Third, going further, we saw that in 1 Timothy Paul charged the elders concerning many things, saying that the elders should be this and that. Nonetheless, in the end he did not ask the elders to choose one among themselves to be the “head elder.” From these three portions, we clearly see, and can boldly say, that in the Bible there is neither a “head apostle,” a “head elder,” nor a “head deacon.” We cannot even find an example of someone being designated as the one who assembles the apostles, who calls the elders together, or who gathers the deacons.
Our experience tells us that once there is an arrangement, there will be damage. Someone may become not only the head elder but may even become the “elder-emperor.” This is the danger of someone becoming the head. Due to these difficulties, the church has suffered no small injuries and wounds over the past thirty years. Therefore, in changing the system this time, we declared that we would have the small groups, but we would not have someone designated to take the lead, because everyone should be a leading one.
According to Acts 2 and 5, the way to meet as Christians developed from the way the Jews met in the Old Testament. In Deuteronomy 12 God told the people of Israel through Moses that when they entered the land of Canaan, they should not meet and worship in any place that pleased them. Rather, they should wait until God chose and designated a place in the good land for them (vv. 5, 13-14). Subsequently, God chose Mount Zion in Jerusalem and designated that place as the unique place where the people of Israel were to meet together: “Three times a year all your males shall appear before Jehovah your God in the place which Jehovah will choose” (16:16). And the people of Israel did so; three times a year they all gathered in Jerusalem. There is no hint in the Old Testament that there were any small meetings besides these big meetings.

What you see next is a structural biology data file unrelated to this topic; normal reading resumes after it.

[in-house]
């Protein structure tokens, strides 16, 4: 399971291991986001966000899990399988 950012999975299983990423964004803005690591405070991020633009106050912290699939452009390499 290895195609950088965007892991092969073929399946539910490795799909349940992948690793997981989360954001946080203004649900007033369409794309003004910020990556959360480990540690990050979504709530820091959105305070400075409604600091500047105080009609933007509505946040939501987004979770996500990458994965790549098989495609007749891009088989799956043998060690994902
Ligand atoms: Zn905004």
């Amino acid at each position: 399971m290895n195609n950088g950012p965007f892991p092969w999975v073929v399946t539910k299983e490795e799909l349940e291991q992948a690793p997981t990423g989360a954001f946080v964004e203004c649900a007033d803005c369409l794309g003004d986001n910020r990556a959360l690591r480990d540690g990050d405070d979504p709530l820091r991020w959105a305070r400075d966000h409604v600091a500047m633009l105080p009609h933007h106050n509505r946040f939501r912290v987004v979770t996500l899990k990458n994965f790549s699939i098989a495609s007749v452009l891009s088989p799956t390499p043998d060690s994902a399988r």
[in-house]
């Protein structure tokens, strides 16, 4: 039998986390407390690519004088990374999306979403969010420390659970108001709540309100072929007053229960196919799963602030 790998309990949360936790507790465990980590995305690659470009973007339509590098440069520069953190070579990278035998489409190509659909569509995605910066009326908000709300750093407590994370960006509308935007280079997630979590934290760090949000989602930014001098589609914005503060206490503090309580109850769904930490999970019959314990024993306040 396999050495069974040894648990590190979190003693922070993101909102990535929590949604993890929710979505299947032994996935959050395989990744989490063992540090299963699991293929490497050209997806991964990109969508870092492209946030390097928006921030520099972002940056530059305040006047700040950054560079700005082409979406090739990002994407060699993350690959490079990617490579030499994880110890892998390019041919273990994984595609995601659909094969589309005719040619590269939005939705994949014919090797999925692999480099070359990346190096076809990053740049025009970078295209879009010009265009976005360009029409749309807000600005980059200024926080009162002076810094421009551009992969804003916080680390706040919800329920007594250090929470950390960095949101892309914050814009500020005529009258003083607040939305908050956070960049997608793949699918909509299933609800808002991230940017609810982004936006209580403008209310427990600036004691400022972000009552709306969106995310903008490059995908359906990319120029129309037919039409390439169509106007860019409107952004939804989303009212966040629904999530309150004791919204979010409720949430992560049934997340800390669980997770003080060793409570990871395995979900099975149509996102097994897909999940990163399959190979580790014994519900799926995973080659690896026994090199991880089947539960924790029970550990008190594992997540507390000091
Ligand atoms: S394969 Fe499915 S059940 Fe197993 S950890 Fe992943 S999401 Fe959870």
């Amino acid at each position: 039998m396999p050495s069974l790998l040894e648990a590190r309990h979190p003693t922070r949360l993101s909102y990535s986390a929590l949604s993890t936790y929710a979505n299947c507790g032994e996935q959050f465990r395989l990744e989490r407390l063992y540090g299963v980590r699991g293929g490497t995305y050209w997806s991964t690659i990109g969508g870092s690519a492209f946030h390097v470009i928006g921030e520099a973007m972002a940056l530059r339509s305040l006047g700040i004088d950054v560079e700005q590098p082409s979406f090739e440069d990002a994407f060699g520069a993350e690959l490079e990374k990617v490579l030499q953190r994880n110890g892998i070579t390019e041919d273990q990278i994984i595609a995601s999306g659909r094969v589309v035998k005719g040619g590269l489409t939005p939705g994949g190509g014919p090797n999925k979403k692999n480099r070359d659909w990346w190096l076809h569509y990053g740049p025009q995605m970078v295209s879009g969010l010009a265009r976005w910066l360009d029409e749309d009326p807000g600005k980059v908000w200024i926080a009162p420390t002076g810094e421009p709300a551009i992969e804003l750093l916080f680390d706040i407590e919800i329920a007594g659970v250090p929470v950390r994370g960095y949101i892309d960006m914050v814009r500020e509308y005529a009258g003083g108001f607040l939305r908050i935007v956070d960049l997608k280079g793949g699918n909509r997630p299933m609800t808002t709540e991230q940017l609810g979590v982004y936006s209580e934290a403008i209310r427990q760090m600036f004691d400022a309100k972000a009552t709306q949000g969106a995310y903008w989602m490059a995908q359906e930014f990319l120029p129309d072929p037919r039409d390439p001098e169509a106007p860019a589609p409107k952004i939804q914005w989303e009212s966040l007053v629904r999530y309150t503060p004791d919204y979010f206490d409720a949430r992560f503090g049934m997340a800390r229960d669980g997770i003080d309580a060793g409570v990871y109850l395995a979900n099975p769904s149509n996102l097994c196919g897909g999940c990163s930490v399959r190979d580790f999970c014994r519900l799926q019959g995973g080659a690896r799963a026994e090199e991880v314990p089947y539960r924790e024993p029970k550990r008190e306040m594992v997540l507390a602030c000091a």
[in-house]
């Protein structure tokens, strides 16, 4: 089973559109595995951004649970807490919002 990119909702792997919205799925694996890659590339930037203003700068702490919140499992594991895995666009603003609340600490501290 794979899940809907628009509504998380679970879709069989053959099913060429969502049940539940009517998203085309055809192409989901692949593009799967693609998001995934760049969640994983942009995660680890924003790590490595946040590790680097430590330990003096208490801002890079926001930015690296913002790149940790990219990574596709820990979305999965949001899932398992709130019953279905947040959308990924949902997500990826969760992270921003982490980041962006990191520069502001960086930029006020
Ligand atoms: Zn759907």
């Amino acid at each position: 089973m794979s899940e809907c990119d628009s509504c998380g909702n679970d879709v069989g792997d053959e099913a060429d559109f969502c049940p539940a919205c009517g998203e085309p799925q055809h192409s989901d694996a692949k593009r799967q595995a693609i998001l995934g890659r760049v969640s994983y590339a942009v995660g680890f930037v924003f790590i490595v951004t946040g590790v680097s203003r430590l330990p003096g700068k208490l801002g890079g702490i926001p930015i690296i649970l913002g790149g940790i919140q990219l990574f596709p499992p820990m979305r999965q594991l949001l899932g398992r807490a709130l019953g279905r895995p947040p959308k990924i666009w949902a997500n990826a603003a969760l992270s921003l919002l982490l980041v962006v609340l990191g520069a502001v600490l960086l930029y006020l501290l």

Later, the people of Israel in their degradation were taken captive and carried away to foreign lands, far from the holy temple. History tells us that in those Gentile lands the Jews built synagogues for themselves in which they assembled to read the Pentateuch and expound the Old Testament. That was the origin of the practice of Scripture reading on the Sabbath in the synagogues. This custom was brought from the land of captivity to the land of their ancestors to which they returned. When they first returned, the temple had not yet been rebuilt, so on the Sabbath they continued to go to the synagogues for Scripture reading and exposition of the books of Moses. According to Jewish history and New Testament records, the Jews did not forsake the practice of reading the Scriptures in the synagogues on the Sabbath, a practice which they initiated while they were in captivity in the Gentile lands, even after the rebuilding of the temple had been completed.